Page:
Text: Alf Inge Molde
Jakob Inge Kristoffersen has worked as a psychologist for more than 40 years. He possesses decades of experience from major accidents and disasters, and the training and follow-up of emergency personnel, both in Norway and abroad.
On Wednesday the 30th of November, the specialist from Clinic for crisis psychology in Bergen, of which OFFB has had a collaboration agreement for a number of years, shared his expertise with the participants gathered at the Competence Centre.
Kristoffersen talked about incidents which have stuck in the collective memory of the Norwegian people over the recent decades. When asked about the emotional reactions among emergency personnel, he admitted that tears may flow, even on his cheeks, when faced with people who have been exposed to the worst horrors imaginable.
“I have never been criticised for this. So I suppose it is OK, even for less experienced personnel, to react emotionally. But if one manages to stay focused on the tasks at hand, it helps keep the impact of the tragedies at bay,” Kristoffersen says.
Further reading: Looking after people affected by crises
Facts, not feelings
A gathering of 50 people with various emergency management tasks within OFFB and the oil and gas companies were introduced to how they should prepare for the handling of critical incidents, acute and long-lasting stress reactions, management and follow-up, principles for psychological first aid, taking care of those affected and their next of kin, psychological preparedness planning, lessons learned at the centres for evacuees and next of kin, consequences for the company and its employees, and how to be prepared – on an individual level and as a team and a company.
Many are afraid of making mistakes when interacting with those affected and their next of kin. But the worst thing one can do is to do nothing. In general, people rarely do anything that is totally wrong, Kristoffersen reassures.
During the initial stages after a critical incident, it is vital that the survivors and those affected are looked after – for instance at a reception centre or a centre for evacuees and next of kin – where they can feel safe, and are allowed to wind down and thus reduce the stress.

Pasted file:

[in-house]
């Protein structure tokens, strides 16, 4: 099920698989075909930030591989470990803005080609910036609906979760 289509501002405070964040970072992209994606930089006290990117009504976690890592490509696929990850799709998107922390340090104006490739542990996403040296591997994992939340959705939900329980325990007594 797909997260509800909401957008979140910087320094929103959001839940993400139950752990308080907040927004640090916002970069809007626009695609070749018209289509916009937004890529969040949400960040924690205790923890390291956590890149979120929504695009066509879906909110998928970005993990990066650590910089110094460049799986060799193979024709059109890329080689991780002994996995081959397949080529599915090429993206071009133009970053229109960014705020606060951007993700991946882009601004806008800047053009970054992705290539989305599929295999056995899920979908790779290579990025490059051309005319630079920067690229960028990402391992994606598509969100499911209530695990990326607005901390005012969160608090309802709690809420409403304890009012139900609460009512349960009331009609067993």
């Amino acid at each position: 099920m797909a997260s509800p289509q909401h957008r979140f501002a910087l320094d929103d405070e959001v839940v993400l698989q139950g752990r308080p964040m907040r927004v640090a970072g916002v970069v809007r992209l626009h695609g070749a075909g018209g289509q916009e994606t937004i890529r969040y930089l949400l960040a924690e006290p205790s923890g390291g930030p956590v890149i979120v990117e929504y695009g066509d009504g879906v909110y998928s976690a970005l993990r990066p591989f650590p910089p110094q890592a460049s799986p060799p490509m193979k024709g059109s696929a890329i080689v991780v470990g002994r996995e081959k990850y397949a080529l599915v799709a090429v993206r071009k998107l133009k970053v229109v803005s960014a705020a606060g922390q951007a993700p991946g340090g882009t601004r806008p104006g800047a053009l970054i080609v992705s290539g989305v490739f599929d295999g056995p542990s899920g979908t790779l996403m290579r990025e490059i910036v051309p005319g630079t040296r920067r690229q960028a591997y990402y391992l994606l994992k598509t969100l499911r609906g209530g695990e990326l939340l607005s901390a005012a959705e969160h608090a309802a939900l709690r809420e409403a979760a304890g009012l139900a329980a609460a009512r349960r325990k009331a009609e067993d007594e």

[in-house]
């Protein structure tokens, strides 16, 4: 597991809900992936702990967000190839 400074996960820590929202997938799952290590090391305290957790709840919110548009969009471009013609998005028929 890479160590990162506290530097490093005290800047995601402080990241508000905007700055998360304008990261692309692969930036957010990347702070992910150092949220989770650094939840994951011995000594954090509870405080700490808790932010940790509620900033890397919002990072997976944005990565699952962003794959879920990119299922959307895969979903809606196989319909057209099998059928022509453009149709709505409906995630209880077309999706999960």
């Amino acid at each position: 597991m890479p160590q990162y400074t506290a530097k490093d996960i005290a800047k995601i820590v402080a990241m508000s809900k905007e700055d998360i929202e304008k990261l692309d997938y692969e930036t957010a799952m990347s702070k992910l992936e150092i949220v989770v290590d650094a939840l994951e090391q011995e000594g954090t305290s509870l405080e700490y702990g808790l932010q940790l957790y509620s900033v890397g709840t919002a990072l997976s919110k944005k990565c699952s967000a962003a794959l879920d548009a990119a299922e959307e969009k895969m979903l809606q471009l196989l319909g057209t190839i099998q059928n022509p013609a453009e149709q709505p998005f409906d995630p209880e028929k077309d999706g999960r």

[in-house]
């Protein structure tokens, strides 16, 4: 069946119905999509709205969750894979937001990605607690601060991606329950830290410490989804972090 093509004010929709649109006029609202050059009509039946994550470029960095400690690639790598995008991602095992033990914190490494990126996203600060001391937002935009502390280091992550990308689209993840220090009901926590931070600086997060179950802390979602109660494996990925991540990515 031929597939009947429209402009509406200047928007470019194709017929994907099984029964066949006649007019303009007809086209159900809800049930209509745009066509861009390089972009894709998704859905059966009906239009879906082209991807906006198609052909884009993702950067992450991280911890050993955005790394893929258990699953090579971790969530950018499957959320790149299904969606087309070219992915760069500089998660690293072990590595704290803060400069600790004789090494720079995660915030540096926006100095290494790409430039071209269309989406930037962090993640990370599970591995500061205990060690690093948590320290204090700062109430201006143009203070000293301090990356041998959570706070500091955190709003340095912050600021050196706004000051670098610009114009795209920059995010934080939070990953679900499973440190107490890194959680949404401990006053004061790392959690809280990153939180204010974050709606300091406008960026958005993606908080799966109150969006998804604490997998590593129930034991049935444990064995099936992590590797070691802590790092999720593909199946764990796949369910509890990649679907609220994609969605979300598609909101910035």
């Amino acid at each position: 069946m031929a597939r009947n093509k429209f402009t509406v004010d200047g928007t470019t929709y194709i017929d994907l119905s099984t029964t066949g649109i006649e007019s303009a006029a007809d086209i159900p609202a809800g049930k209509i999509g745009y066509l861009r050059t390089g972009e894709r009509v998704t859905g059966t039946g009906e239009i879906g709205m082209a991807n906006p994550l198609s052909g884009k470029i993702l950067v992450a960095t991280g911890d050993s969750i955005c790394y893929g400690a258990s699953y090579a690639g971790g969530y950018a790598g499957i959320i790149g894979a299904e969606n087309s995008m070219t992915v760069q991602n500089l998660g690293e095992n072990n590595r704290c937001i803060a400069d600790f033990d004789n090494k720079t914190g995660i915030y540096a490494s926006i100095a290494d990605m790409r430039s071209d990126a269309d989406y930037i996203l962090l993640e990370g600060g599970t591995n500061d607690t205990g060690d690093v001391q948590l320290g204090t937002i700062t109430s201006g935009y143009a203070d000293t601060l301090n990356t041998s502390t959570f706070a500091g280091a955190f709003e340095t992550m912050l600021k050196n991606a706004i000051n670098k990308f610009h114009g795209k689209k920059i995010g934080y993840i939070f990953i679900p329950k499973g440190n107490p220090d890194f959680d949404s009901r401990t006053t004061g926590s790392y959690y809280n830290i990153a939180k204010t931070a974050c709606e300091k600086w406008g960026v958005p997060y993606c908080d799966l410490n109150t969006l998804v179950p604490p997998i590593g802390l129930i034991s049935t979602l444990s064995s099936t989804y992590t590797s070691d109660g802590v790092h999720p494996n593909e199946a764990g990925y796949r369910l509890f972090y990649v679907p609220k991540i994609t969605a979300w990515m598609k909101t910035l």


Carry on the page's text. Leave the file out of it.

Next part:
To reduce stress immediately after an incident is essential. The professional term for this is activation.
“Good and factual information is more important than talking about feelings. One should delay the verbal expression of thoughts and emotions. It is much better to ask about what happened, and what the person has done,” he advises.
People react very differently to crises. Most individuals stay calm. Experience also shows that the number of people affected by incidents is usually much higher than expected. Far more people than we imagine are often impacted by critical incidents.
The paradox of support
When critical incidents occur, large resources are usually mobilised in the early stages to take care of those affected and their next of kin. This is good. But as time goes by, the need for support often increases, while the availability of support and aid decreases.
“Experience from the last 20 years shows that the need for help and support stretches over a long period of time. Which means that help must continue to be available,” says Kristoffersen.
According to the psychology specialist, many companies have assigned a next of kin contact person as a liaison between the company and the affected families. This is a good thing. But these contacts need initial training, to prepare and equip them for conducting their role.
It is especially important that people within the companies – both colleagues and managers – are aware of their existence. And all parties must be aware that their tasks demand time, and will take up some of their working hours.
“For how long should they conduct this role? Three weeks? No, the time horizon should be one year,“ Kristoffersen says.
Taking their responsibility seriously
Head of the Competence Centre, Dag Normann Aasjord, is very pleased with the interest shown for attending the course. In his opinion, it demonstrates that the handling of reactions to crisis incidents is a relevant subject to OFFB’s members.
“The content of the course is of direct relevance to the safeguarding of personnel involved in incidents and crises, and our members are taking their responsibility seriously. We have a good collaborative partnership with the Clinic for crisis psychology, and Jakob Inge Kristoffersen has a long and unique experience,” says Aasjord.
Courses offered by the Competence Centre are also good arenas for exchanging experience, and the members take the opportunity to make contact with each other during the breaks.
Further reading: OFFB’s Competence Centre